Article 9 of the ICCPR states: Anyone arrested or detained on a criminal charge shall be brought promptly before a judge or other officer authorized by law to exercise judicial power and shall be entitled to trial within a reasonable time or to release.29 Thus, the security exceptions in Article 32 of the Code of Criminal Procedures and the ensuing articles allowing for the continued renewal of the order of temporary detention violate the ICCPRs due process guarantees.
Absence of access to counsel
The right to counsel is protected under international law. The UN Working Group on Arbitrary Detention expressed concern in its June 2003 report about lack of access to counsel in Iran.30 Article 35 of Irans Constitution guarantees the right to counsel.31 However, the Code of Criminal Procedure effectively undermines this right. Article 128 of the Code of Criminal Procedure states that during the investigative phase of a case, which may last up to a month (though a judge may renew this detention phase indefinitely), counsel may be denied in cases where the issue has a secretive aspect or the judge believes that the presence of anyone other than the accused may lead to corruption.32 The article also states that for crimes involving national security, the presence of the lawyer during the investigative stage takes place with the permission of the court.33 According to Iranian legal expert Mehrangiz Kar, Article 128 effectively allows the judge absolute power to deny counsel during investigations and interrogations.34
The Iranian government has also taken legislative measures to reaffirm the denial of the right to counsel at a judges discretion. Article 133 of the Parliaments Fourth Five-Year Economic, Social and Cultural Development Plan confirms the right to counsel in all stages of the trial process but repeats almost verbatim the caveat in Article 128 that grants exception to cases where the issue has a secretive aspect or when the judge deems that the presence of anyone other than the court would lead to corruption.35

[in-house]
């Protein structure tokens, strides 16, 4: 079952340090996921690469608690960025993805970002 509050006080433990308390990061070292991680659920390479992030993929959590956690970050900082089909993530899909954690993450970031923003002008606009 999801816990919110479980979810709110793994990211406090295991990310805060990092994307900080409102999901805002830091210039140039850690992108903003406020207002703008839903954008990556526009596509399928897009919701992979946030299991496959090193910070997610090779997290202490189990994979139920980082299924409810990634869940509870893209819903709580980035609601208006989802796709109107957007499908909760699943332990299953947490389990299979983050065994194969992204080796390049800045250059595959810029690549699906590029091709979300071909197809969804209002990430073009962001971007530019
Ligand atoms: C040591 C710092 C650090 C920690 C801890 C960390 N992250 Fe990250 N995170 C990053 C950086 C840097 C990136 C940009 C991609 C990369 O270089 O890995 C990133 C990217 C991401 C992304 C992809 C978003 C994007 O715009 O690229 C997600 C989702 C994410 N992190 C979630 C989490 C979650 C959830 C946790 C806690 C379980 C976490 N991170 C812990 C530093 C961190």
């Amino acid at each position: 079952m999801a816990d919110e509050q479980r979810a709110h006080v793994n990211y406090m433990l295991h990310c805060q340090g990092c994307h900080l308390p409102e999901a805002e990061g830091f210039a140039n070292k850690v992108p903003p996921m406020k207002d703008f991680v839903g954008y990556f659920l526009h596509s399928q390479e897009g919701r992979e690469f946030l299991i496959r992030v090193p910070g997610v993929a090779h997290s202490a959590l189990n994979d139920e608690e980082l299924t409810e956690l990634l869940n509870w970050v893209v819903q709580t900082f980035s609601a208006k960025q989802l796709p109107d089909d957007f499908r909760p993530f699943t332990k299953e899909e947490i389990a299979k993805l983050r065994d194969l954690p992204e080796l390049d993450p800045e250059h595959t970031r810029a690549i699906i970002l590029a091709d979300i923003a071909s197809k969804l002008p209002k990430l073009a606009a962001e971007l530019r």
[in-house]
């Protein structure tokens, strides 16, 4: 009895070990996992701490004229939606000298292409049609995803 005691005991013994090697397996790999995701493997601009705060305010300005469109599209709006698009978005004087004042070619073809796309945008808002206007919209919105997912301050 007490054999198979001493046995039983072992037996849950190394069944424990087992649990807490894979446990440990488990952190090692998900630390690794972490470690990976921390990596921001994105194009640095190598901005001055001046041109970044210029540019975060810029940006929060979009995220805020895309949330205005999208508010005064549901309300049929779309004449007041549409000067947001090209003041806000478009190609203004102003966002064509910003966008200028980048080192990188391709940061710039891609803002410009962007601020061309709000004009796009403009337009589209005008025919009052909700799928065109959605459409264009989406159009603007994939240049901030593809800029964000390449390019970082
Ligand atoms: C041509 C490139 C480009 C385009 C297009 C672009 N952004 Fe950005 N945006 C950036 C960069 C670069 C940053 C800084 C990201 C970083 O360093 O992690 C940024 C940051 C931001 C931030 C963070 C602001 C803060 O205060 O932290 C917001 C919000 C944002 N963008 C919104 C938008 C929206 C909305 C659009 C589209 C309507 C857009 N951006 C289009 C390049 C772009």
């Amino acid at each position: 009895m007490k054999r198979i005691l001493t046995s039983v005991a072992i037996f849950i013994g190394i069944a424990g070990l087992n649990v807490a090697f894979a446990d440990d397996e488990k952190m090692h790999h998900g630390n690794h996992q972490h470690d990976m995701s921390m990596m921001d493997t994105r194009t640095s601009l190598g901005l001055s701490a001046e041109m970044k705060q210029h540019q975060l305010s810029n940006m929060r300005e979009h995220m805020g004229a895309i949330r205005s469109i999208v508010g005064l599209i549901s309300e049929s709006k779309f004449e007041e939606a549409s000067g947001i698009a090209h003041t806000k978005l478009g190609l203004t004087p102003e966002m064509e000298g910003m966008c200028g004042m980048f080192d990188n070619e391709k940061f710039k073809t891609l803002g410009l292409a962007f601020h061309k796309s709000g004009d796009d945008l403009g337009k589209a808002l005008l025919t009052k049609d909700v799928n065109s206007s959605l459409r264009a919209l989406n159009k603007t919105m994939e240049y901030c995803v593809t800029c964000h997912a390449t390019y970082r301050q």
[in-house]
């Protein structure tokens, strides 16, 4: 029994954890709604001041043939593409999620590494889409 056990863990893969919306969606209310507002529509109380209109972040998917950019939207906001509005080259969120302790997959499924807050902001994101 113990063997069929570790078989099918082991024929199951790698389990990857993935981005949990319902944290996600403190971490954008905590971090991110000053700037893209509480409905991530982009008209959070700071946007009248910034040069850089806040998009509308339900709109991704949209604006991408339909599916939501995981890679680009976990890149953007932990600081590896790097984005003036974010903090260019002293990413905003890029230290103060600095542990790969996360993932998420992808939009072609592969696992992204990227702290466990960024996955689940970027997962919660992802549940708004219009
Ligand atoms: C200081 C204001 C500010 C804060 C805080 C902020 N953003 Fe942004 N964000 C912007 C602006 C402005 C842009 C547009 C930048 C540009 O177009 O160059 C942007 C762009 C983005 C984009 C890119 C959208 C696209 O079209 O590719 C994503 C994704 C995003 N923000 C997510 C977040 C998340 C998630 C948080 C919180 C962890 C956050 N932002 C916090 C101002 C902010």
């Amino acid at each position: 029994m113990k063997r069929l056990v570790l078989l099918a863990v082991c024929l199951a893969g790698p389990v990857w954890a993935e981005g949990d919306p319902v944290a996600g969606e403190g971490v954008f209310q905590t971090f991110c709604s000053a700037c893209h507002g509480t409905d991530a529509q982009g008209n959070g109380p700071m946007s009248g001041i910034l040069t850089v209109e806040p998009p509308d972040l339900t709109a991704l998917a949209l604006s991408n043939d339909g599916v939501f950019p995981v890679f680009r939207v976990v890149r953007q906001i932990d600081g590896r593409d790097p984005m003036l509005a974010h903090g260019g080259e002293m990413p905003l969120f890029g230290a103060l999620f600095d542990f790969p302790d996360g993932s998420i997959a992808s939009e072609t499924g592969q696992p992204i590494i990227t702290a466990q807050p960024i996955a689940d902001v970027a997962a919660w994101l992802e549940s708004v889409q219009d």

The judiciary and police security forces routinely rely on these exceptions to deny counsel to political detainees held for suspected breach of the Security Laws. As a result, and as documented below, not only does the government subject these detainees to interrogation and detention for months on end, without charge, but they frequently do so without granting them the support, oversight, or assistance of counsel. Without the presence of counsel and the important measure of accountability such a third partys presence provides, the investigations frequently involve physical and psychological abuse of detainees.
International law provides that access to counsel must be available soon after detention.36 The Human Rights Committee has noted 48 hours as the limit during which a detainee may be held without access to a lawyer.37 Exceptions in Iranian law that allow for the denial of counsel are in contravention of International standards. Article 14 of the ICCPR guarantees the right of the accused to prepare a defense.38 Human Rights Committee General Comment 13 states that under the ICCPR,
The UN Basic Principles on the Role of Lawyers states, All arrested, detained or imprisoned persons shall be provided with adequate opportunities, time and facilities to be visited by and communicate and consult with a lawyer, without delay, interception or censorship and in full confidentiality. Such consultations may be within sight, but not within hearing, of law enforcement officials.40 In laws that allow the government to deny certain detainees the right to counsel, and in practice regularly prohibiting security detainees the right to counsel, the Iranian government breaches its obligations under international law.
Detainees are commonly held for long periods either incommunicado or largely incommunicado. Incommunicado detention violates important rights of detainees, including access to family and legal counsel, to be promptly brought before a judge, and to be treated with humanity and dignity.41 Incommunicado detention also heightens concerns about torture and enforced disappearance. The UN Standard Minimum Rules for the Treatment of Prisoners provides that: An untried prisoner shall be allowed to inform immediately his family of his detention and shall be given all reasonable facilities for communicating with his family and friends, and for receiving visits from them, subject only to restrictions and supervision as are necessary in the interests of the administration of justice and of the security and good order of the institution.42
The UN Human Rights Committee, in its General Comment on the prohibition against torture, urged states to take action against incommunicado detention.43 The UN Commission on Human Rights repeatedly reaffirmed this position, stating in 2005 that prolonged incommunicado detention or detention in secret places may facilitate the perpetration of torture and other cruel, inhuman or degrading treatment or punishment and can in itself constitute a form of such treatment.44
Safeguards against torture and ill-treatment not upheld